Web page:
Teenager becomes TikTok star raising thousands of frogs in lockdown

Hannah McSorley was at a bit of a loose end when her GCSE exams were cancelled this summer.

The 17-year-old, from Omagh, Northern Ireland, expected to still be studying but coronavirus means she has lots of free time.

So instead she’s turned her attention to raising thousands of tadpoles in lockdown.

Now on day 80, teenager Hannah said: ‘I live in the country and we would rescue frog spawn when we were younger but I haven’t done it for years. Usually, they wouldn’t survive.

‘I found some near our house and decided it would be educational for my nine-year-old brother, Paul.’

At first, they kept the frog spawn in a jar but as it turned to tadpoles, she moved them first to a plastic box then to a paddling pool in the garden filled with water (which is treated to remove chlorine).

Although she doesn’t know exactly how many there are, she quoted the number 37,927 at the start and says that might be a bit of an exaggeration but thinks there are thousands.

She started to research online about what they could eat and how she could help them survive.

She explains: ‘There’s been some trial and error but the best thing is boiled spinach and white fish so I have been feeding them that every day.’

Hannah decided to use TikTok to show the journey of the tadpoles but never expected it to take off.

She now has 580,000 followers and over nine million likes.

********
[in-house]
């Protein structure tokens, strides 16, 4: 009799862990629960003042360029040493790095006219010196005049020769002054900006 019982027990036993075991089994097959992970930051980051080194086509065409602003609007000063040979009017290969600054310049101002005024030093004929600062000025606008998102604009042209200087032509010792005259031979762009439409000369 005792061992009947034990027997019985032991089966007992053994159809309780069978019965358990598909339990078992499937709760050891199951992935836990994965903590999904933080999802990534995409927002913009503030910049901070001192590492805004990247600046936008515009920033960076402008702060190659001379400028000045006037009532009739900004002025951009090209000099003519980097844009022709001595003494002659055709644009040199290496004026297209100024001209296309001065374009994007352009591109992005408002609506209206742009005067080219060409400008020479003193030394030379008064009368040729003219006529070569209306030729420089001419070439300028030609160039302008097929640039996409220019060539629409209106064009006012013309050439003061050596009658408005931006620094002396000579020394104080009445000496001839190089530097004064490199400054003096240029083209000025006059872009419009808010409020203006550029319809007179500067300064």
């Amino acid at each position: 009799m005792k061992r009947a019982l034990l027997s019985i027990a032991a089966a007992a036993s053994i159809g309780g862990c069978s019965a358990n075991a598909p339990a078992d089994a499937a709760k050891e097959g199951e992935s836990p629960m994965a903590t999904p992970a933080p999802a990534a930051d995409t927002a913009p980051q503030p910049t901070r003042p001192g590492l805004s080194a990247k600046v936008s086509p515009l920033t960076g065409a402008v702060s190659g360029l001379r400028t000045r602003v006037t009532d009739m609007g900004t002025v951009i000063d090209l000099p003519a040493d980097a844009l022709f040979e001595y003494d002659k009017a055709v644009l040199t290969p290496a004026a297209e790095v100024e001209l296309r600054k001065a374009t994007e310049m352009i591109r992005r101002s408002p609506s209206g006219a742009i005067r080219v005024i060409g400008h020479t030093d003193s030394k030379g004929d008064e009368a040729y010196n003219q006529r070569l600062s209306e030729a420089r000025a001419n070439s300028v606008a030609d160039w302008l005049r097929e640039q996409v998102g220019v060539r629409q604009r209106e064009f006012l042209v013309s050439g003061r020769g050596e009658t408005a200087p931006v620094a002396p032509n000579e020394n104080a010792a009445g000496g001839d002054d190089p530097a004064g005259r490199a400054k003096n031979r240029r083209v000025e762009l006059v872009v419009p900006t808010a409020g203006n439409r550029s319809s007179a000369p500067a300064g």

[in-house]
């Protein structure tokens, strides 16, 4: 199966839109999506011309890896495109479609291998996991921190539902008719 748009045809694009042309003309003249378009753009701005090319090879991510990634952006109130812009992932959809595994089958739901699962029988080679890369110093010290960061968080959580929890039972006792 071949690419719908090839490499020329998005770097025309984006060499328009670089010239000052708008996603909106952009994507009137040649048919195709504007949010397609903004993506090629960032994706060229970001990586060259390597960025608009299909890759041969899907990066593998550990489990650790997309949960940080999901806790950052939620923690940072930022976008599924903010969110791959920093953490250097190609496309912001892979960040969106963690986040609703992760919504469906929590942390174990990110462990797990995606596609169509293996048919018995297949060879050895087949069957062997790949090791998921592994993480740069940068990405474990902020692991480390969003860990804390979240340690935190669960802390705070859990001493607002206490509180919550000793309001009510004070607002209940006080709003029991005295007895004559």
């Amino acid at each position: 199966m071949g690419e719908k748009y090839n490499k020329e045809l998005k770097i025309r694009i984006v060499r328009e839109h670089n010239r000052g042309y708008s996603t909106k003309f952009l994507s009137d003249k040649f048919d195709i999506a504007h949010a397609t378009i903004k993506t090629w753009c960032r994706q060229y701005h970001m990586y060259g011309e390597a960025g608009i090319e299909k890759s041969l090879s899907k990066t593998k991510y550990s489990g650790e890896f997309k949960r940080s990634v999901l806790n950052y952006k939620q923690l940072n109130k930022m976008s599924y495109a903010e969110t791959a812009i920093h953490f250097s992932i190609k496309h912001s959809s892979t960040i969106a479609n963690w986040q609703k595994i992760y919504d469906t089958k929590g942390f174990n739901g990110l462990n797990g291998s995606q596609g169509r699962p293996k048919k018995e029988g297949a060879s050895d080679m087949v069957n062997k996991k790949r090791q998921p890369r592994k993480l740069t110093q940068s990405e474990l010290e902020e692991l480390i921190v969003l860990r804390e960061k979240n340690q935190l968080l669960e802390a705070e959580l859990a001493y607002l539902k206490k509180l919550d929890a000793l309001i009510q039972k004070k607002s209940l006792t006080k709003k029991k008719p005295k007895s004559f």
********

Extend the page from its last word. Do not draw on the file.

She explains: ‘I had posted the odd baking video but it was never overly popular.

‘I’d never seen a frog spawn TikTok but I was using it to educate my younger brother and I thought others might want to see the process too.

‘The reaction has been crazy. I have followers from all over the world and I’m just so grateful that everyone tunes in and watches them.’

Hannah has been getting advice online from the British Wildlife Association and from speaking directly to the Northern Ireland Environment Agency.

She expects the tadpoles to turn to frogs in another few weeks and has planned the best way to release them.

She says: ‘I understand that people are worried about releasing them in one go and the impact on all those frogs in one place but after speaking to the environment agency, I know that the dry weather means that water sources have dried up and many tadpoles won’t have survived.

‘I’ll split the frogs into groups and release them in different places and I hope that will help to repopulate the area.’